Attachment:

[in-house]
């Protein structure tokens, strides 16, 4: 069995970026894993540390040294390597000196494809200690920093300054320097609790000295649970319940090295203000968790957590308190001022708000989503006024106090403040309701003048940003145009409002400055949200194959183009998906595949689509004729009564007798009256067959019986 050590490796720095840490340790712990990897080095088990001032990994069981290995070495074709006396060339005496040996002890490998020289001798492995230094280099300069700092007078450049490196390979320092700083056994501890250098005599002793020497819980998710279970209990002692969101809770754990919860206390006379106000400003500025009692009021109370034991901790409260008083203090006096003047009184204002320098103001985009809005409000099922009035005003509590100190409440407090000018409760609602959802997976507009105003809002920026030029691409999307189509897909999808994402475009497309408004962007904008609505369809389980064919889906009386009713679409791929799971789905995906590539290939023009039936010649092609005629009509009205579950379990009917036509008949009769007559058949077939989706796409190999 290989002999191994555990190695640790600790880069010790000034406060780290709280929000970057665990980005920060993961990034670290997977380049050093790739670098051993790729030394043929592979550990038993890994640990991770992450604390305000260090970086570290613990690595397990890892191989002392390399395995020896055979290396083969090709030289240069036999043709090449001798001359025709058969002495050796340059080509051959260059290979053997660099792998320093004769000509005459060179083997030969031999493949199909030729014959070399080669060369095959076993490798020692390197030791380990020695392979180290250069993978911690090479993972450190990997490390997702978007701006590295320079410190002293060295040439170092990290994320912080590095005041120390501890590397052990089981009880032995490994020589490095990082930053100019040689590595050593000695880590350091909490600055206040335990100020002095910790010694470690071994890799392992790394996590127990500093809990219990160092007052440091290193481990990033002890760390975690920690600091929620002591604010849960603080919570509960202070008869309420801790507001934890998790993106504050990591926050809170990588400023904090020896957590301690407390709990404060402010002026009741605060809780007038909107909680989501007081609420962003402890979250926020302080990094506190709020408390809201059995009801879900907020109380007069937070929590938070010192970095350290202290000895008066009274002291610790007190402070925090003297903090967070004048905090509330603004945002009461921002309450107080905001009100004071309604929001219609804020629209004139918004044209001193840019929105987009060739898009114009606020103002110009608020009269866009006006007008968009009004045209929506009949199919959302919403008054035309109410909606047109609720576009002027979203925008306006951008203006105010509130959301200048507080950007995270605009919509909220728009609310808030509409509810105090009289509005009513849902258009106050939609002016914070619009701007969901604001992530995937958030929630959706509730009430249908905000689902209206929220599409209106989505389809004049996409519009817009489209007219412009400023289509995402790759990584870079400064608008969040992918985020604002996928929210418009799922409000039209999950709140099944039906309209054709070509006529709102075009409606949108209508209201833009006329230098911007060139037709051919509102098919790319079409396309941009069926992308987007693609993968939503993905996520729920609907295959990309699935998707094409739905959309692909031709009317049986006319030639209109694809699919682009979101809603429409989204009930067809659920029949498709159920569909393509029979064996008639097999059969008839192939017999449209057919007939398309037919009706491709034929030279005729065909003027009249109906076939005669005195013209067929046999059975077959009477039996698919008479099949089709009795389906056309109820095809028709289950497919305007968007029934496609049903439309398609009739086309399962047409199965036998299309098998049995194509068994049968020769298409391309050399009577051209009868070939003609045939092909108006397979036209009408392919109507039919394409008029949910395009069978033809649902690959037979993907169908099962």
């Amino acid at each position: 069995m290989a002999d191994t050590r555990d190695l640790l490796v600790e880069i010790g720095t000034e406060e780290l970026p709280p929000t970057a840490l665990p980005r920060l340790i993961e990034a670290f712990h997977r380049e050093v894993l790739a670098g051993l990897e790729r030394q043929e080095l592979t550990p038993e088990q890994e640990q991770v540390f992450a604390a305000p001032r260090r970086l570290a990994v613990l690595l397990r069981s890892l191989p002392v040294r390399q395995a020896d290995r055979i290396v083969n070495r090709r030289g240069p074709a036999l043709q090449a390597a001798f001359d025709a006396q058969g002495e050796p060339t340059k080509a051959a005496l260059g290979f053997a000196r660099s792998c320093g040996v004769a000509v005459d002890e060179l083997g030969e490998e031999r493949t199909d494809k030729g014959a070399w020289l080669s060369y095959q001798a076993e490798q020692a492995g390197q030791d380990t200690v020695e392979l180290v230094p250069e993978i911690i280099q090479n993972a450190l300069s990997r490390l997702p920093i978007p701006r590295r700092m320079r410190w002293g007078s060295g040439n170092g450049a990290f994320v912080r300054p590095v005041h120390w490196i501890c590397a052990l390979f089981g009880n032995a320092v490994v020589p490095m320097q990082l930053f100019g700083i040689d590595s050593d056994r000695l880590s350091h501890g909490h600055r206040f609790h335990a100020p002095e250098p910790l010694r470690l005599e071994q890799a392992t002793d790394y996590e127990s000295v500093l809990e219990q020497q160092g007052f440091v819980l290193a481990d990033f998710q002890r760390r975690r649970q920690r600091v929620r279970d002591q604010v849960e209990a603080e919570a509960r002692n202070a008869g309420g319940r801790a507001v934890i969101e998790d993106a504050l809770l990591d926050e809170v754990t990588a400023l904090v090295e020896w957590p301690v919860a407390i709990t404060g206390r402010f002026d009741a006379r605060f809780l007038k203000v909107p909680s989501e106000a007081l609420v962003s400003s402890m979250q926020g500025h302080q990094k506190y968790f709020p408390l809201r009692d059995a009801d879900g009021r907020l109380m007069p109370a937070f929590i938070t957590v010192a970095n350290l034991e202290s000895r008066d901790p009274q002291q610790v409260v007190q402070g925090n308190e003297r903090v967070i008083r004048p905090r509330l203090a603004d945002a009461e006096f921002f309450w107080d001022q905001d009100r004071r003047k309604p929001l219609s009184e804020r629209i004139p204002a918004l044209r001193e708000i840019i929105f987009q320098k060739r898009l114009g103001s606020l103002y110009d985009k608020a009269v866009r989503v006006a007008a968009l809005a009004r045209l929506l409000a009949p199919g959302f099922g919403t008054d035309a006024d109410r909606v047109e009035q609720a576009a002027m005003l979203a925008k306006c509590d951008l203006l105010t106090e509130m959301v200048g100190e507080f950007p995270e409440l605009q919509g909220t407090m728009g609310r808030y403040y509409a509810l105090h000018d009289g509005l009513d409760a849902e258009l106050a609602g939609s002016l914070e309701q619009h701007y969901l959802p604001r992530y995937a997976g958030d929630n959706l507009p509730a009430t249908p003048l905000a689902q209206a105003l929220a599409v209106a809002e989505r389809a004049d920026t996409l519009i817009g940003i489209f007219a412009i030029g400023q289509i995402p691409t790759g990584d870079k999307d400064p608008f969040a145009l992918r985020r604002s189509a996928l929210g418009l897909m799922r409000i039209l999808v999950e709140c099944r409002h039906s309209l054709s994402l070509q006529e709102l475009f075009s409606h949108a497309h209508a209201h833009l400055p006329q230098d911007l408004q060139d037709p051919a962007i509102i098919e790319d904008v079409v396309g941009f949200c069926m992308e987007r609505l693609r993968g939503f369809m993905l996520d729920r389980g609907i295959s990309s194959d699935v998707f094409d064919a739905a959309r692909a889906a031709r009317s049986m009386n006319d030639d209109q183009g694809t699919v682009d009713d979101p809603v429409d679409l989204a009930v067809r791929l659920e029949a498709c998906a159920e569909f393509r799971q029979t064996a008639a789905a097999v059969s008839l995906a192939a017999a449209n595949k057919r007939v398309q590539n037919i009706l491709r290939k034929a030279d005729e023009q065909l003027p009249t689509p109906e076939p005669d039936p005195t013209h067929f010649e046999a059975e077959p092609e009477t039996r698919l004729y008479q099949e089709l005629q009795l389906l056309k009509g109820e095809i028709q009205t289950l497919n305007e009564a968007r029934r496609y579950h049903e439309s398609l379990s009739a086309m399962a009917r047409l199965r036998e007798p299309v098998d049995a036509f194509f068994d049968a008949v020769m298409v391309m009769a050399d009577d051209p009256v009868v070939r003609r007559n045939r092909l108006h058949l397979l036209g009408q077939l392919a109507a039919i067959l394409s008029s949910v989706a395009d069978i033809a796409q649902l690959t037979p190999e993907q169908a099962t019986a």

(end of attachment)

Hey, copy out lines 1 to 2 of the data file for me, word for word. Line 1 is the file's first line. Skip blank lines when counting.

[in-house]
């Protein structure tokens, strides 16, 4: 069995970026894993540390040294390597000196494809200690920093300054320097609790000295649970319940090295203000968790957590308190001022708000989503006024106090403040309701003048940003145009409002400055949200194959183009998906595949689509004729009564007798009256067959019986 050590490796720095840490340790712990990897080095088990001032990994069981290995070495074709006396060339005496040996002890490998020289001798492995230094280099300069700092007078450049490196390979320092700083056994501890250098005599002793020497819980998710279970209990002692969101809770754990919860206390006379106000400003500025009692009021109370034991901790409260008083203090006096003047009184204002320098103001985009809005409000099922009035005003509590100190409440407090000018409760609602959802997976507009105003809002920026030029691409999307189509897909999808994402475009497309408004962007904008609505369809389980064919889906009386009713679409791929799971789905995906590539290939023009039936010649092609005629009509009205579950379990009917036509008949009769007559058949077939989706796409190999 290989002999191994555990190695640790600790880069010790000034406060780290709280929000970057665990980005920060993961990034670290997977380049050093790739670098051993790729030394043929592979550990038993890994640990991770992450604390305000260090970086570290613990690595397990890892191989002392390399395995020896055979290396083969090709030289240069036999043709090449001798001359025709058969002495050796340059080509051959260059290979053997660099792998320093004769000509005459060179083997030969031999493949199909030729014959070399080669060369095959076993490798020692390197030791380990020695392979180290250069993978911690090479993972450190990997490390997702978007701006590295320079410190002293060295040439170092990290994320912080590095005041120390501890590397052990089981009880032995490994020589490095990082930053100019040689590595050593000695880590350091909490600055206040335990100020002095910790010694470690071994890799392992790394996590127990500093809990219990160092007052440091290193481990990033002890760390975690920690600091929620002591604010849960603080919570509960202070008869309420801790507001934890998790993106504050990591926050809170990588400023904090020896957590301690407390709990404060402010002026009741605060809780007038909107909680989501007081609420962003402890979250926020302080990094506190709020408390809201059995009801879900907020109380007069937070929590938070010192970095350290202290000895008066009274002291610790007190402070925090003297903090967070004048905090509330603004945002009461921002309450107080905001009100004071309604929001219609804020629209004139918004044209001193840019929105987009060739898009114009606020103002110009608020009269866009006006007008968009009004045209929506009949199919959302919403008054035309109410909606047109609720576009002027979203925008306006951008203006105010509130959301200048507080950007995270605009919509909220728009609310808030509409509810105090009289509005009513849902258009106050939609002016914070619009701007969901604001992530995937958030929630959706509730009430249908905000689902209206929220599409209106989505389809004049996409519009817009489209007219412009400023289509995402790759990584870079400064608008969040992918985020604002996928929210418009799922409000039209999950709140099944039906309209054709070509006529709102075009409606949108209508209201833009006329230098911007060139037709051919509102098919790319079409396309941009069926992308987007693609993968939503993905996520729920609907295959990309699935998707094409739905959309692909031709009317049986006319030639209109694809699919682009979101809603429409989204009930067809659920029949498709159920569909393509029979064996008639097999059969008839192939017999449209057919007939398309037919009706491709034929030279005729065909003027009249109906076939005669005195013209067929046999059975077959009477039996698919008479099949089709009795389906056309109820095809028709289950497919305007968007029934496609049903439309398609009739086309399962047409199965036998299309098998049995194509068994049968020769298409391309050399009577051209009868070939003609045939092909108006397979036209009408392919109507039919394409008029949910395009069978033809649902690959037979993907169908099962």